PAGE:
The 12th century seems to have known relatively few repressions. It was not until the mid-13th century that a more repressive era began to emerge: cities regulated prostitution and other sexual behavior, and ecclesiastical courts now punished adultery, fornication, and other sins.

The Church wanted to impose sexual norms and presented sexuality as a sinful and perverse practice, but many sectors of society hardly paid attention. As today there were many different opinions about sexuality.

From the end of the Middle Ages until today, our image of sexuality has changed. For example, during the Renaissance, celibacy was devalued by the rise of Protestantism, the emerging sciences served as new “opinion makers” and the spread of women’s rights changed our image of women.

This culture, which disappeared 500 years ago, has much in common with our own. We have evolved, adopted its language and pursued our ideas. However, this time seems to us as distant, unrealistic and fascinating ideas.

Sex in the public baths place of practice as in a brothel

The public baths were at that time not only a meeting place, but also a solution to treat various sexual disorders and were operated by some bathers as a brothel.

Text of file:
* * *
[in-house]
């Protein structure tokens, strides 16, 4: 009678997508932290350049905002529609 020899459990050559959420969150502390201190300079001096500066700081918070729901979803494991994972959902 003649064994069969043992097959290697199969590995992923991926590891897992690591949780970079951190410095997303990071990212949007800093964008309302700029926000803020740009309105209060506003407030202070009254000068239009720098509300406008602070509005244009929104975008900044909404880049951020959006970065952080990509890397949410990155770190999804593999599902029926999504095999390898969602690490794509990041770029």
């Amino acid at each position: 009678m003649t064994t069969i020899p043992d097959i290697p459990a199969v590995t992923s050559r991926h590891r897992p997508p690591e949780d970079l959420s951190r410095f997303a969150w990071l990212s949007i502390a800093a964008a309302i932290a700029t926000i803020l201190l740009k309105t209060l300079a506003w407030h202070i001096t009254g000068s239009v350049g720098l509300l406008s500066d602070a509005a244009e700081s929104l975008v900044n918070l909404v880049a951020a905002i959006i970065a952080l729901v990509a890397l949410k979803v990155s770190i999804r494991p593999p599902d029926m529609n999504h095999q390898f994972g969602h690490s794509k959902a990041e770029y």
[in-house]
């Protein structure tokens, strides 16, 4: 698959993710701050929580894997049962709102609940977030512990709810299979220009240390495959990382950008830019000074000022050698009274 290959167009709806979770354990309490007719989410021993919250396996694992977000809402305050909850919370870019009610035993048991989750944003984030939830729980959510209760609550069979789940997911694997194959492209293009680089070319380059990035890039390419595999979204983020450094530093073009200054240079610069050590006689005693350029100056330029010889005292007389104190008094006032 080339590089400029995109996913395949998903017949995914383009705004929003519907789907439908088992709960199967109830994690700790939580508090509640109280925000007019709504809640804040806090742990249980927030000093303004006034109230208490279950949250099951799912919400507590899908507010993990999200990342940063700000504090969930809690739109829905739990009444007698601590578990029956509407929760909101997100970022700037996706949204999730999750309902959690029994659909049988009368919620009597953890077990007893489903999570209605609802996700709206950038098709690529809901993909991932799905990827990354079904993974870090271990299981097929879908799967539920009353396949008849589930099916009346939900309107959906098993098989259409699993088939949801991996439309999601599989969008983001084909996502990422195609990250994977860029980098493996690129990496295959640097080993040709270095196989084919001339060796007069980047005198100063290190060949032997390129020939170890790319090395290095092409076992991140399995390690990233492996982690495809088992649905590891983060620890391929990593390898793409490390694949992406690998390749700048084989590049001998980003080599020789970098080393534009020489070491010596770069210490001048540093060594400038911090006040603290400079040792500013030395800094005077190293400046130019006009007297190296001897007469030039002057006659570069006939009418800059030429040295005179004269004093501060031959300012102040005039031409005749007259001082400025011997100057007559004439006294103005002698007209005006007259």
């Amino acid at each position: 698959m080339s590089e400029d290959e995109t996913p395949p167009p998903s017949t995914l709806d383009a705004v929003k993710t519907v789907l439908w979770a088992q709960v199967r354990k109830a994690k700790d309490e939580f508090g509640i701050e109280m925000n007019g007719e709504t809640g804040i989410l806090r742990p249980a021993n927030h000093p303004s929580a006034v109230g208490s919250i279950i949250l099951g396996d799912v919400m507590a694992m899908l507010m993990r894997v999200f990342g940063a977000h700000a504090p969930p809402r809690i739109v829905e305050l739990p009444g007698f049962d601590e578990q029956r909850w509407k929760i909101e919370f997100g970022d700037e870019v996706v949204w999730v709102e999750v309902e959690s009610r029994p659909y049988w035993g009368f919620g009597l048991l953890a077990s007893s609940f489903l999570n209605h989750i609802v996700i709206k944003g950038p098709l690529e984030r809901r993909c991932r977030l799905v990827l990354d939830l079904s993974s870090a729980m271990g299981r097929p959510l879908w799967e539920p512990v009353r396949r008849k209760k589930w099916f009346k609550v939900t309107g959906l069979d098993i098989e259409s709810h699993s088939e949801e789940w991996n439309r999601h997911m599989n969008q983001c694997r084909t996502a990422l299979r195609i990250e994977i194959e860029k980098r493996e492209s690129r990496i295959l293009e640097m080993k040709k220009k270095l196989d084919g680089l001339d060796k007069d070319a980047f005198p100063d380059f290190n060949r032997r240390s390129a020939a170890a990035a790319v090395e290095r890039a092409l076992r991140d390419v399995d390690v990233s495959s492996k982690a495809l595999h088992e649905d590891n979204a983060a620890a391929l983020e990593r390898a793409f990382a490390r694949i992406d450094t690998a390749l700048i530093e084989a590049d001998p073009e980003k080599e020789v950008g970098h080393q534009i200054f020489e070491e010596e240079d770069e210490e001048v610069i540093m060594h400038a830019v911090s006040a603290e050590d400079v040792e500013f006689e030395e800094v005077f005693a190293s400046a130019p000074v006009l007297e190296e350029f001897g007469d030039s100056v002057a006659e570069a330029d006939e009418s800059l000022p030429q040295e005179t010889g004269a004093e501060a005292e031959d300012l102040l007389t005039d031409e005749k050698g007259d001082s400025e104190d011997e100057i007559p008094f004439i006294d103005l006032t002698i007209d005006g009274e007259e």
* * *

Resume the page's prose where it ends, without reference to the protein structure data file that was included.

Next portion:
The public baths that developed flourished until the end of the Middle Ages to disappear during modern times for two reasons. 

1. Because of its scarcity, the price of wood needed to heat the rooms increased enormously.
2. People feared infectious diseases and public baths were considered a source of infection.

Sexual practices effects in the Middle Ages

In the Middle Ages, children were sometimes married at the age of 12 or 14 and in some cases this would have likely resulted in sexual contact. A practice that seems inconceivable today but a reality of the time.
But what did these practices mean to this ancient society compared to our current society?

To be able to write a few words about this we need to know if the presence of children’s sexuality was felt and perceived in everyday life and what the impacts would have been without it. We also need to know whether early sexual experiences were harmful to children. In today’s society, of course, the answer is yes. But in an ancient society where one became an adult at 14 years old, what was it?

It seems to me difficult, if not impossible, to answer such questions. For that, we would need descriptions of the writings of epoch on people having lived childish sexual experiences. But as they do not exist, we have to conclude that the initial psychological damage could not be noticed, because it was normal and no one ever tried to establish a link between child sexuality and later psychological damage (be careful, we are not talking about rape). Or maybe it was simply not harmful for children at that time, because the whole society did not find anything wrong with it. But be careful, the non-existence of judgments does not prove the absence of negative psychological consequences. All this to say that we cannot discover the consequences of child sexuality for the society of the Middle Ages, or else there were no negative consequences…

We can criticize our current society, but if we look at the Middle Ages and the sexual practices that existed, we can think that time and men know how to change and evolve sometimes in the right direction.